1 2 3 4
  W    

The particular question here begins with the added supposition that “a wildlife preservation grant and a youth services grant are awarded in the same quarter of a particular calendar year.” One possible way this could be satisfied is to have a youth services grant awarded in the second quarter in addition to the wildlife grant awarded in that quarter:

1 2 3 4
 

W

Y

   

Another possibility would be to have a wildlife preservation grant and a youth services grant both being awarded in some quarter other than the second quarter. Given the condition that “[n]o grants in the same area are awarded in the same quarter or in consecutive quarters,” the only quarter in which a wildlife preservation grant could be awarded in addition to the second quarter is the fourth quarter. So the only alternative way to satisfy the added supposition is if both a wildlife preservation grant and a youth services grant are awarded in the fourth quarter:

1 2 3 4
  W  

W

Y

So far, then, we’ve determined that for this question there must be a youth services grant awarded in the second quarter or the fourth quarter.

Each of the incorrect answer choices for this question is a statement that could be true. The question asks you to identify the exception; that is, you need to find the statement that cannot be true. The correct answer choice is (E), which states: “A youth services grant is awarded in the third quarter.” This could not be true without violating the third condition, which specifies that “[n]o grants in the same area are awarded in the same quarter or in consecutive quarters.” We saw above that a youth services grant must either be awarded in the second quarter or the fourth quarter. On either possibility, awarding a youth services grant in the third quarter would result in two consecutive quarters where the youth services grant is awarded:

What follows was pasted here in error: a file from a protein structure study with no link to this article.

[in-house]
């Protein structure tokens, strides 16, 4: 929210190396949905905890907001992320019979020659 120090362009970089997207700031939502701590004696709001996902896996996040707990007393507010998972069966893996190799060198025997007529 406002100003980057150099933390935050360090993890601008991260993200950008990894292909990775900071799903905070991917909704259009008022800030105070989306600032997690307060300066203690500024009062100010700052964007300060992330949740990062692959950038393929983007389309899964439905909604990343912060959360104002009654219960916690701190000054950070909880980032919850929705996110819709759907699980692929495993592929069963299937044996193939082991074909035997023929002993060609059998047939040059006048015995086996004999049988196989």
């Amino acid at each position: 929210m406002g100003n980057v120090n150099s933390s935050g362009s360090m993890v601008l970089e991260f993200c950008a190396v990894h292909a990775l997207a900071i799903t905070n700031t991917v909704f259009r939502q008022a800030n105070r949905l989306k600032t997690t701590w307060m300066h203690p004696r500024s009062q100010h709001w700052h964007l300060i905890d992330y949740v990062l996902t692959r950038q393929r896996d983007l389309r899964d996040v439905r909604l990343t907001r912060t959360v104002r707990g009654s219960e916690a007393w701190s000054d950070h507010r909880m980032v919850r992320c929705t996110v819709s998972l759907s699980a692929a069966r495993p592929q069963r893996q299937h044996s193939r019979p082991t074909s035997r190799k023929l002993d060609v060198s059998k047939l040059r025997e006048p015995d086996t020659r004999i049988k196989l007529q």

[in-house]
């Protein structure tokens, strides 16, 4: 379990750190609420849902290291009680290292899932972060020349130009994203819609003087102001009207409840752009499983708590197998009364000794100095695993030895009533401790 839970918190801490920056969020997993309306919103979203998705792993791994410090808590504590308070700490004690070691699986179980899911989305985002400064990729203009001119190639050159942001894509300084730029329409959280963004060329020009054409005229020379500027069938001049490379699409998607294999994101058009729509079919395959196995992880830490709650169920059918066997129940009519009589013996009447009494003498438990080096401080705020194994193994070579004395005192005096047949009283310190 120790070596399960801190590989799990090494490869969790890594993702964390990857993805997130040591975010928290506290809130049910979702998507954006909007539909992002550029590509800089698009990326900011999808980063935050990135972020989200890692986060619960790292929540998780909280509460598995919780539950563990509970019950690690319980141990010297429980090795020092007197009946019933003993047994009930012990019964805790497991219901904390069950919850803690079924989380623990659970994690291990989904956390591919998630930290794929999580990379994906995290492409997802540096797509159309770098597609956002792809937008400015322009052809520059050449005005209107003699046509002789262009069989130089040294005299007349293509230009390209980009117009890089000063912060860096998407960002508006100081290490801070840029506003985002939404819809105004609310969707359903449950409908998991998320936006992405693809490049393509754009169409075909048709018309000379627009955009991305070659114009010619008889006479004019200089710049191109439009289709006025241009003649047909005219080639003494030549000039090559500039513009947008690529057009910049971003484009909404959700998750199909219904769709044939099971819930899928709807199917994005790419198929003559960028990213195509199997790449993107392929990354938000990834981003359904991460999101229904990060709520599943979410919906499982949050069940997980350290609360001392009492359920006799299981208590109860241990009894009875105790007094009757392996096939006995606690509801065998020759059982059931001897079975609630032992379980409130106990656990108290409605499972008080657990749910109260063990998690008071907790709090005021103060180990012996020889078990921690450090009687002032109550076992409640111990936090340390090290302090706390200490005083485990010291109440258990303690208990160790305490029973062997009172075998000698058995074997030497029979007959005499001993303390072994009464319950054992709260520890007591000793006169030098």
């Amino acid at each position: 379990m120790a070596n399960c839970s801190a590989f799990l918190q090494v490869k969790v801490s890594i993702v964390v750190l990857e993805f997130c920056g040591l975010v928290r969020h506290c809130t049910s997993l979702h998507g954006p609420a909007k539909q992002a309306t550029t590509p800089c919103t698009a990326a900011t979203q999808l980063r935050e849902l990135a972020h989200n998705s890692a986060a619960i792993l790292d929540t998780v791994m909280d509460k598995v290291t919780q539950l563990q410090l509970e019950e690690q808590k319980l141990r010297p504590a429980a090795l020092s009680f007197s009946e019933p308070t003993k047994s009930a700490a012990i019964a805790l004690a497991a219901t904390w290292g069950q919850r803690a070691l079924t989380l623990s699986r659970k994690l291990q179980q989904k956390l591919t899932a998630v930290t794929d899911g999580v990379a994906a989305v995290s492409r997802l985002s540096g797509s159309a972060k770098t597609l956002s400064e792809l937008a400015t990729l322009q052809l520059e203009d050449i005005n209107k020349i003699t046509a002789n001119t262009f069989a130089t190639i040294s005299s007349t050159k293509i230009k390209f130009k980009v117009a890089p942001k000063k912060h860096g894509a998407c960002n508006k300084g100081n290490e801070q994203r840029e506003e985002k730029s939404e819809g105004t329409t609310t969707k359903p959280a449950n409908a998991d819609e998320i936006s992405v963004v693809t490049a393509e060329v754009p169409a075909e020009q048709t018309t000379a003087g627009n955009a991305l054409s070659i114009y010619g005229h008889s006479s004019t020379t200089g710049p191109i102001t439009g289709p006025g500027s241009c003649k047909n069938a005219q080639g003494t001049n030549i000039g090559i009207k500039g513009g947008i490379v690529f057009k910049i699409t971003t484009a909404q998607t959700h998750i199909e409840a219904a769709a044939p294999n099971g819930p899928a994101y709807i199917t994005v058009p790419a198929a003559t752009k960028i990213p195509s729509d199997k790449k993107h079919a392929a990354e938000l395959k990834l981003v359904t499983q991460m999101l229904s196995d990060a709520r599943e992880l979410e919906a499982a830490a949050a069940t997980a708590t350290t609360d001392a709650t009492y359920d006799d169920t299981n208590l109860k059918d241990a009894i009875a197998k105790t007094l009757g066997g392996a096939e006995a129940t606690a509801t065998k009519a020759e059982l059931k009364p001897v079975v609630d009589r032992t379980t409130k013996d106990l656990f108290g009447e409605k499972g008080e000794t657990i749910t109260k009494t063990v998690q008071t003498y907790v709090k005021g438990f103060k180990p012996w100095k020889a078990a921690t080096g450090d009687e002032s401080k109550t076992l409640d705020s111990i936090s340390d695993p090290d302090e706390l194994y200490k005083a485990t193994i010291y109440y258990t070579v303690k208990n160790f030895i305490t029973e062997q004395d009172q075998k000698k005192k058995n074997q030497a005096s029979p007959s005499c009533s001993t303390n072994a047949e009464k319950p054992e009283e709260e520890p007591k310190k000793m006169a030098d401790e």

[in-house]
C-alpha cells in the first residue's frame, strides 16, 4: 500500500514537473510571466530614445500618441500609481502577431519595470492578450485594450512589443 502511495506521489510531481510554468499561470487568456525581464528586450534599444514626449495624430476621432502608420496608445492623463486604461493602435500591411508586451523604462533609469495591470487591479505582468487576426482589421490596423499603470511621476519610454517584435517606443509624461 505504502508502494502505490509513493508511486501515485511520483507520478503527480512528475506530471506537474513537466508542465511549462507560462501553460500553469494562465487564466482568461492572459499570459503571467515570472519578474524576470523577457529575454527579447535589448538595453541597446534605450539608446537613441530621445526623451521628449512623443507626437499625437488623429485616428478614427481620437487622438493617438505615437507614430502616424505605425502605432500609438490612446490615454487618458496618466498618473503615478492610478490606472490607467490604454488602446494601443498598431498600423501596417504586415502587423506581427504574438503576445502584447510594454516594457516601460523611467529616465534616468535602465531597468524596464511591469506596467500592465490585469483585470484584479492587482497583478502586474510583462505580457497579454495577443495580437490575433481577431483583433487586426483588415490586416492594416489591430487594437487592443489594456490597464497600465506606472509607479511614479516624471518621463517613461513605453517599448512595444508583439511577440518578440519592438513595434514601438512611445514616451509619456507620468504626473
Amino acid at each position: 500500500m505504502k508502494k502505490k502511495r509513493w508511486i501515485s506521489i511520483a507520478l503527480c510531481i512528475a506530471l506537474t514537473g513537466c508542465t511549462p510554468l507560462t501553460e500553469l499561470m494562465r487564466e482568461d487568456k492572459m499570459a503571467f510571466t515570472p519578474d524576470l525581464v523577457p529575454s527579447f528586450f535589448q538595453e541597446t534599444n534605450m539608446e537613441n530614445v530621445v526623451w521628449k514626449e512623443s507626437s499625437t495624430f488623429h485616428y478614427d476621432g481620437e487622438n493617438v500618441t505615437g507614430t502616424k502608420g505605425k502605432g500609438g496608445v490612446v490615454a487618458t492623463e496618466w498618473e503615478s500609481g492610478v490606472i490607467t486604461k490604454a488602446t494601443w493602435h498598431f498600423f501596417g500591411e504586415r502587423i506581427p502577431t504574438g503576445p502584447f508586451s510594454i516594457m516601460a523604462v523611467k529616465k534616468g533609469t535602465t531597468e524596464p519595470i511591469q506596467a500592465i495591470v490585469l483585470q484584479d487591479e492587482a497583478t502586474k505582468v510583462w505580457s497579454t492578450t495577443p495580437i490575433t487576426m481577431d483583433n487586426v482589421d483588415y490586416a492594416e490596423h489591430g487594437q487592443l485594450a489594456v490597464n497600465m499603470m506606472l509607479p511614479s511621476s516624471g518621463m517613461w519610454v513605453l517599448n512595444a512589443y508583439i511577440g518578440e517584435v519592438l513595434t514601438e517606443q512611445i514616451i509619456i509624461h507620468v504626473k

1 2 3 4

 

W

Y

Y  

or:

1 2 3 4
  W Y

W

Y

In both cases, two youth services grants would be awarded in consecutive quarters, in violation of the third condition.

To see that each of the other answer choices could be true, it will suffice to construct a possible outcome for each one that is consistent with the supposition given in the question and the conditions in the passage. Consider the following possible outcome:

1 2 3 4
T

M

W

Y

T M

A quick check of the conditions shows that this satisfies all of the conditions for the problem:

  • A wildlife preservation grant and a youth services grant are awarded in the same quarter of a particular calendar year.
  • Grants are awarded in all four areas. (The table includes at least one of each of the four letters—M, T, W, and Y.)
  • No more than six grants are awarded. (The table contains exactly six entries.)
  • No grants in the same area are awarded in the same quarter or in consecutive quarters. (In the table above, only T and M are repeated, and neither repetition appears in the same or consecutive columns.)
  • Exactly two medical services grants are awarded. (The table contains exactly two M’s, in columns 2 and 4.)
  • A wildlife preservation grant is awarded in the second quarter.

Notice that in this possible outcome, a medical services grant is awarded in the second quarter (answer choice (A)) and a theater arts grant is awarded in the first quarter (answer choice (B)). So answer choices (A) and (B) are both incorrect.

Now consider the following possible outcome:

1 2 3 4
M

T

W

M

W

Y

A check of the conditions shows that this satisfies the supposition and all of the conditions. In this outcome, a theater arts grant is awarded in the second quarter (answer choice (C)) and a wildlife preservation grant is awarded in the fourth quarter (answer choice (D)). So answer choices (C) and (D) are also incorrect.